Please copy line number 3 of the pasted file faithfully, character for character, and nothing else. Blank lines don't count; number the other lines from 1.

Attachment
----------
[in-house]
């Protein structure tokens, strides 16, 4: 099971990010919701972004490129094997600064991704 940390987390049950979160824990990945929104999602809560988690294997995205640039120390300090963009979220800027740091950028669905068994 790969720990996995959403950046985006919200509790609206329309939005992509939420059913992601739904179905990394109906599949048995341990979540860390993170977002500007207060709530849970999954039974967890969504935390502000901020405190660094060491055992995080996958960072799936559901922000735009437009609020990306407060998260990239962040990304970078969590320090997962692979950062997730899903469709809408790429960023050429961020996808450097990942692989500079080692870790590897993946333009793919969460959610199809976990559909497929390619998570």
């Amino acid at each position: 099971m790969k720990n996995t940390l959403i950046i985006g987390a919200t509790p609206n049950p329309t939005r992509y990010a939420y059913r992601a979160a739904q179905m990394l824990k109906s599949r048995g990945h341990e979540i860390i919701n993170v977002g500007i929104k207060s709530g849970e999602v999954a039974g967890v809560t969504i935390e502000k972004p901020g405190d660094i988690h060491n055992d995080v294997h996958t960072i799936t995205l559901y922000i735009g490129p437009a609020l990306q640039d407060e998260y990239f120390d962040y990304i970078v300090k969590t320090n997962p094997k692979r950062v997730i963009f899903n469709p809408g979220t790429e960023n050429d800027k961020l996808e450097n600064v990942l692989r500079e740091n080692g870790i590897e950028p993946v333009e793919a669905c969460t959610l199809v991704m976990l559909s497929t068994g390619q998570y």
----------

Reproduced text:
């Amino acid at each position: 099971m790969k720990n996995t940390l959403i950046i985006g987390a919200t509790p609206n049950p329309t939005r992509y990010a939420y059913r992601a979160a739904q179905m990394l824990k109906s599949r048995g990945h341990e979540i860390i919701n993170v977002g500007i929104k207060s709530g849970e999602v999954a039974g967890v809560t969504i935390e502000k972004p901020g405190d660094i988690h060491n055992d995080v294997h996958t960072i799936t995205l559901y922000i735009g490129p437009a609020l990306q640039d407060e998260y990239f120390d962040y990304i970078v300090k969590t320090n997962p094997k692979r950062v997730i963009f899903n469709p809408g979220t790429e960023n050429d800027k961020l996808e450097n600064v990942l692989r500079e740091n080692g870790i590897e950028p993946v333009e793919a669905c969460t959610l199809v991704m976990l559909s497929t068994g390619q998570y």